The following represent the deployment of firewall with multiple VPC in a similar model as Azure.

Each VPC will have a VPN gateway that will be peered with both firewalls.

The active Firewall will peer with the VPN gateway and form a BGP peering. Being peered with BGP to the AWS VPN gateway the active Firewall will inject a default route. In case the primary system fails the other firewall will become active and start advertising the default route.

As previously discussed the Firewall could be deployed in standalone mode or with the aid of a WAF. The WAF could be deployed as cloud front-end filtering service (e.g. AWS WAF) or an external SaaS service (e.g. Imperva or similar).

Hybrid Approach

The hybrid approach makes use of some the models described above and layers them up with the use of cloud native controls (WAF, IP Filtering etc…)

The major difference in hybrid is how many rules do you want to implement in the cloud access controls (NSG/ACL/NACL) and how many you want to implement in the Firewalls.

The reason behind this approach are multiple: the cloud immaturity of an organization or the alternative rationale is to keep most of the access control rules in one place. A hybrid use of the rule could be a useful migration approach but is not recommended as the rules are scattered around multiple access control point and would make the management of those ultimately more complicated.


As we’ve explored there are multiple deployed patterns. As NSC42 we’re committed to deliver what our customers wants to achieve and guide them to the best solution that will fit their needs, budget and level of maturity.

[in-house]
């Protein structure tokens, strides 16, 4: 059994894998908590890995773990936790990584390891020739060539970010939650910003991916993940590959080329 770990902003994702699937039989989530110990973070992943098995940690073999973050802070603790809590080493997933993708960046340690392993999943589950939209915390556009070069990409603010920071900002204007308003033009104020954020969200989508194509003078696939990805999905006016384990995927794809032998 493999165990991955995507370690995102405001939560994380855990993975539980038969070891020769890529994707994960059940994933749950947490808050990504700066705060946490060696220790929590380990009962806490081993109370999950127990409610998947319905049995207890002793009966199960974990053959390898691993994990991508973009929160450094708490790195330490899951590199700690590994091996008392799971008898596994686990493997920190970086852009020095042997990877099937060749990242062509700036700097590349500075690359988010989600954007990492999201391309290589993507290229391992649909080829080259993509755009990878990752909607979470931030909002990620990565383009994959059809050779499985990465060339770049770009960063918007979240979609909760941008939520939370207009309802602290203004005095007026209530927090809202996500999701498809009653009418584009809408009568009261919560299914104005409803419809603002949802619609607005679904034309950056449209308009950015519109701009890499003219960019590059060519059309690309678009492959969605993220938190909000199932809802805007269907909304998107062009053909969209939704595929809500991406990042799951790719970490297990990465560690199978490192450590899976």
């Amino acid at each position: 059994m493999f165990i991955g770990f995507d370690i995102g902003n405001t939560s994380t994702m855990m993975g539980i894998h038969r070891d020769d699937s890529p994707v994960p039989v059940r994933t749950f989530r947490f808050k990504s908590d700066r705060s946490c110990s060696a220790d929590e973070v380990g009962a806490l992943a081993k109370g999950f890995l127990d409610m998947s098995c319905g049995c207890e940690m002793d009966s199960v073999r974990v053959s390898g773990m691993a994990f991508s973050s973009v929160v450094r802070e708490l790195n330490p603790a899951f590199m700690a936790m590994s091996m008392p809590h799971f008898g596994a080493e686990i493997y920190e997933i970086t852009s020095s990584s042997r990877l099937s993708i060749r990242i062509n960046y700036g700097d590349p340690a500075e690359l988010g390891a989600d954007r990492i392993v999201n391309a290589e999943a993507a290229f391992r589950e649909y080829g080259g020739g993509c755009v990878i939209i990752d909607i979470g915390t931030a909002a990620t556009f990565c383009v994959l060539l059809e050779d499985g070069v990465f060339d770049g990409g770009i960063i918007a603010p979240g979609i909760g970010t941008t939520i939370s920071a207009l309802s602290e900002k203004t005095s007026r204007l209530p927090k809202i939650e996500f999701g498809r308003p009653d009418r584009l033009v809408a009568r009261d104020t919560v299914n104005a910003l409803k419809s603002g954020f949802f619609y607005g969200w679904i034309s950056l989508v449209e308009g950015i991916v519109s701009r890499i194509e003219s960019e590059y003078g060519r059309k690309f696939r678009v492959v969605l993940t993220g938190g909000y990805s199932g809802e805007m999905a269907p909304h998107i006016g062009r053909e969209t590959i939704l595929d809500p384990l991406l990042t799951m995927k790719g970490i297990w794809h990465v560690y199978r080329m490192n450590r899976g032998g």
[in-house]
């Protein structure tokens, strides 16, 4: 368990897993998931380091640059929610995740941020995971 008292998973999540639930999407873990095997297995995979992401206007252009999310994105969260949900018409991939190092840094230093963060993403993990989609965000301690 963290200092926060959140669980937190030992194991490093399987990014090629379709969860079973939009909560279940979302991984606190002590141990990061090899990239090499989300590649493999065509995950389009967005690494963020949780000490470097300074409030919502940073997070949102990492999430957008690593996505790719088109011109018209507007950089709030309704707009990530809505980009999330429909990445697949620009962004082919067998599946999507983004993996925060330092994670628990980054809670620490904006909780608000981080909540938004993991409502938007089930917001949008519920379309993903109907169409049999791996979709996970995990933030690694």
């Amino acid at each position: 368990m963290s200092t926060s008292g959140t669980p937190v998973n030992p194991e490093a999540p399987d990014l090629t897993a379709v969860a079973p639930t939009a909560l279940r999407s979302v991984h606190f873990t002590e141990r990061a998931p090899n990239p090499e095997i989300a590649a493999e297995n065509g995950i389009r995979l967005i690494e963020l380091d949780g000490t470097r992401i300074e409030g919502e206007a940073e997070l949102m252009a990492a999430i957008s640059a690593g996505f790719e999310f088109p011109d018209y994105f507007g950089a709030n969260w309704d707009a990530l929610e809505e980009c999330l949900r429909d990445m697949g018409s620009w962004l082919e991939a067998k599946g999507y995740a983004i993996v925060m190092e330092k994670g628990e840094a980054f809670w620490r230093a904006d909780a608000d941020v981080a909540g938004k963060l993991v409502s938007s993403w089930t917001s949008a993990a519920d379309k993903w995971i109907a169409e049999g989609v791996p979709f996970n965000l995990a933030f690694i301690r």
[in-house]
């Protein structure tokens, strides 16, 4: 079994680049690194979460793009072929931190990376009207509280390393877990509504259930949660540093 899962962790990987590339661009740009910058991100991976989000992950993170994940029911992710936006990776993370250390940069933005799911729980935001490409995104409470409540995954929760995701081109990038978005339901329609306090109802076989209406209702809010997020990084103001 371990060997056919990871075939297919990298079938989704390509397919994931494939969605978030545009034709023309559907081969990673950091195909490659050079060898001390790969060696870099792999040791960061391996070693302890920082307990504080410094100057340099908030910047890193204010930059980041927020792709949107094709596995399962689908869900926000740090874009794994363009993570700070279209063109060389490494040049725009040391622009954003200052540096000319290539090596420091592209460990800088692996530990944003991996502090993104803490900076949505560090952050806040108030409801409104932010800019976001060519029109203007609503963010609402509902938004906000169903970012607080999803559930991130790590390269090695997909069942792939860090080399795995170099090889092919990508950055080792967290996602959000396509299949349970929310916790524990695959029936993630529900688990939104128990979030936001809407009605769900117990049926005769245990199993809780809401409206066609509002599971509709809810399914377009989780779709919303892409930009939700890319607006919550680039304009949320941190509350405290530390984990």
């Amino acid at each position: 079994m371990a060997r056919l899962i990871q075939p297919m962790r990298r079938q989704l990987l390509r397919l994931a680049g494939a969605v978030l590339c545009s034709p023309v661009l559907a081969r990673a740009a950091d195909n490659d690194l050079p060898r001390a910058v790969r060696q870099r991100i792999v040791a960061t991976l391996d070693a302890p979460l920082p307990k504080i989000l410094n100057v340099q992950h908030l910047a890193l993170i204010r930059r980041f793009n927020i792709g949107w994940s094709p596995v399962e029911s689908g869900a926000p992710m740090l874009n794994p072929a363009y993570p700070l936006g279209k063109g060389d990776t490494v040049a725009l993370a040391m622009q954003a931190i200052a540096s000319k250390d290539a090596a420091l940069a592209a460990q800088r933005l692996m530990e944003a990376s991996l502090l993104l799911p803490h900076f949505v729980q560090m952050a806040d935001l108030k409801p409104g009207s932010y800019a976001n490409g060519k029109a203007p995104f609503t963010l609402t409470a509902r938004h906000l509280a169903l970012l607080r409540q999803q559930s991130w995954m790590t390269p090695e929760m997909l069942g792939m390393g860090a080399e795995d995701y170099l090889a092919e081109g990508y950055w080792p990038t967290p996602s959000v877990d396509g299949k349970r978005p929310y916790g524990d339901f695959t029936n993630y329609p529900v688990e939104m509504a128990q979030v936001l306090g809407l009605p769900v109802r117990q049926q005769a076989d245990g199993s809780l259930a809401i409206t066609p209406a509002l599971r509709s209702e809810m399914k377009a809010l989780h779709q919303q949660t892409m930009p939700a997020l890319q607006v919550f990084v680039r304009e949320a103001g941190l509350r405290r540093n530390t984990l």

The organization shall have a clear and solid strategy and idea as the the pattern above are difficult to change once the deployment are underway.

Infrastructure as a code enables “easy” re-deployment of various component but this would always imply testing and additional effort.

My recommendation on the back of NSC42 experience is to have a series of workshop with the key stakeholder and agree a deployment model that makes everyone comfortable (operation, management, compliance, security).

Out of my experience having a solid foundation results in a happier or less painful cloud journey.    

Depending on the organization’s appetite for cloud readiness and the level of cloud maturity of the operation team a cloud first from control prospective could be more or less recommended.

For organizations that are more traditional the firewall appliances remains, with exceptions, operationally easier to maintain.

For cloud first organizations with more modern skilled team team native access controls.

To get in touch with us, please drop me a note on LinkedIn, Twitter @Franksec42 or to my e-mail Francesco.cipollone (at)  

Acronyms used:

We all hate them but we can’t live without them, for sake of clarity I’ll list the meaning of the terms that I’m going to use in the article:

   •    AD – Microsoft Active Directory

   •    AWS - Amazon Web Services

   •    ACL - Access control List (AWS)

   •    NACL - Network Access control list (AWS)

   •    NSG - Network Security Group (Azure)

   •    EU GDPR – European Union General Data Protection Regulation (in force May 2018)

   •    EU – European Union

   •    FW - Firewall

   •    HA - High Availability

   •    IDS/IPS - Intrusion Prevention/Detection System

   •    L3 - ISO/OSI Layer 3 - Network Layer

   •    L2 - ISO/OSI Layer 2 - Data Layer

   •    NAT/PAT - Network/Port Address Translation

   •    NVA - Network Virtual Appliances

   •    WAF – Web Application Firewall

   •    SMB – Small and Medium businesses

   •    MS – Microsoft

The awesome image used to head this article is called "Key fives" and was created by Seth Eckert.